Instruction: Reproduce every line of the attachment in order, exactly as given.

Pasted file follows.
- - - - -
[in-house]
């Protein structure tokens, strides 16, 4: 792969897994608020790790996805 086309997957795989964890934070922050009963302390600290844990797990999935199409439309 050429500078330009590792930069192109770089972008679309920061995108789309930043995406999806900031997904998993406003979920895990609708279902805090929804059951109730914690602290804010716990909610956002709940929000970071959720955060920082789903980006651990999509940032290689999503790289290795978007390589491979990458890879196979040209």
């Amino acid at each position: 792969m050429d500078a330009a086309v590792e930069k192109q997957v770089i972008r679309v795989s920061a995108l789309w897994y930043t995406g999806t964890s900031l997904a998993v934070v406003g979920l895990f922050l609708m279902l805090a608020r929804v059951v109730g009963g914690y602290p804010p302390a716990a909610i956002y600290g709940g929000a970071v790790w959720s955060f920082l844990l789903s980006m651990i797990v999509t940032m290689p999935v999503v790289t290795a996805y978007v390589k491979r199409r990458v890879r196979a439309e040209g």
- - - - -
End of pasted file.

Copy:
[in-house]
């Protein structure tokens, strides 16, 4: 792969897994608020790790996805 086309997957795989964890934070922050009963302390600290844990797990999935199409439309 050429500078330009590792930069192109770089972008679309920061995108789309930043995406999806900031997904998993406003979920895990609708279902805090929804059951109730914690602290804010716990909610956002709940929000970071959720955060920082789903980006651990999509940032290689999503790289290795978007390589491979990458890879196979040209």
């Amino acid at each position: 792969m050429d500078a330009a086309v590792e930069k192109q997957v770089i972008r679309v795989s920061a995108l789309w897994y930043t995406g999806t964890s900031l997904a998993v934070v406003g979920l895990f922050l609708m279902l805090a608020r929804v059951v109730g009963g914690y602290p804010p302390a716990a909610i956002y600290g709940g929000a970071v790790w959720s955060f920082l844990l789903s980006m651990i797990v999509t940032m290689p999935v999503v790289t290795a996805y978007v390589k491979r199409r990458v890879r196979a439309e040209g």